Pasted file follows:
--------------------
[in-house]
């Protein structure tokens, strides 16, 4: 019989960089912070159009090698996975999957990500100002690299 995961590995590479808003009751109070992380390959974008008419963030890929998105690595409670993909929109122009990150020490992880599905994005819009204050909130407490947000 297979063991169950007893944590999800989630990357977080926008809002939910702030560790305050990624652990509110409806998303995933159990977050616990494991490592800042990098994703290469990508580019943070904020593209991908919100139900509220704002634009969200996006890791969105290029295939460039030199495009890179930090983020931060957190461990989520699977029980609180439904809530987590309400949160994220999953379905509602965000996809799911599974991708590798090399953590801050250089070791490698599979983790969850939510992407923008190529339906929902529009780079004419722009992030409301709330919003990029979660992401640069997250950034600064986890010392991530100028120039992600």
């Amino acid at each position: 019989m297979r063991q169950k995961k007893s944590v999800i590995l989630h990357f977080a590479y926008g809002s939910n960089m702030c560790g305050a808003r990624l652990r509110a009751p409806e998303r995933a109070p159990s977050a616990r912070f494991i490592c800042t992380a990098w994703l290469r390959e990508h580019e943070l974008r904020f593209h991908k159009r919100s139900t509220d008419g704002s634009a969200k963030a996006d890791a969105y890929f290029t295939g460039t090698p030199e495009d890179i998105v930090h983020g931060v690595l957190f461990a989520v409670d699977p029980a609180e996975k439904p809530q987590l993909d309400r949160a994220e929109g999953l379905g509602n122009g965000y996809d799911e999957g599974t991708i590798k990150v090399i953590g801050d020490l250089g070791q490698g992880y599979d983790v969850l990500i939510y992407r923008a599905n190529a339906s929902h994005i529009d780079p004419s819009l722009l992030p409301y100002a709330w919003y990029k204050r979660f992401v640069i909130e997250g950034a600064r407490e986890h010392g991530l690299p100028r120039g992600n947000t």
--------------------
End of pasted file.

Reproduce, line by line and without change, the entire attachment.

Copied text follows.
[in-house]
């Protein structure tokens, strides 16, 4: 019989960089912070159009090698996975999957990500100002690299 995961590995590479808003009751109070992380390959974008008419963030890929998105690595409670993909929109122009990150020490992880599905994005819009204050909130407490947000 297979063991169950007893944590999800989630990357977080926008809002939910702030560790305050990624652990509110409806998303995933159990977050616990494991490592800042990098994703290469990508580019943070904020593209991908919100139900509220704002634009969200996006890791969105290029295939460039030199495009890179930090983020931060957190461990989520699977029980609180439904809530987590309400949160994220999953379905509602965000996809799911599974991708590798090399953590801050250089070791490698599979983790969850939510992407923008190529339906929902529009780079004419722009992030409301709330919003990029979660992401640069997250950034600064986890010392991530100028120039992600």
């Amino acid at each position: 019989m297979r063991q169950k995961k007893s944590v999800i590995l989630h990357f977080a590479y926008g809002s939910n960089m702030c560790g305050a808003r990624l652990r509110a009751p409806e998303r995933a109070p159990s977050a616990r912070f494991i490592c800042t992380a990098w994703l290469r390959e990508h580019e943070l974008r904020f593209h991908k159009r919100s139900t509220d008419g704002s634009a969200k963030a996006d890791a969105y890929f290029t295939g460039t090698p030199e495009d890179i998105v930090h983020g931060v690595l957190f461990a989520v409670d699977p029980a609180e996975k439904p809530q987590l993909d309400r949160a994220e929109g999953l379905g509602n122009g965000y996809d799911e999957g599974t991708i590798k990150v090399i953590g801050d020490l250089g070791q490698g992880y599979d983790v969850l990500i939510y992407r923008a599905n190529a339906s929902h994005i529009d780079p004419s819009l722009l992030p409301y100002a709330w919003y990029k204050r979660f992401v640069i909130e997250g950034a600064r407490e986890h010392g991530l690299p100028r120039g992600n947000t």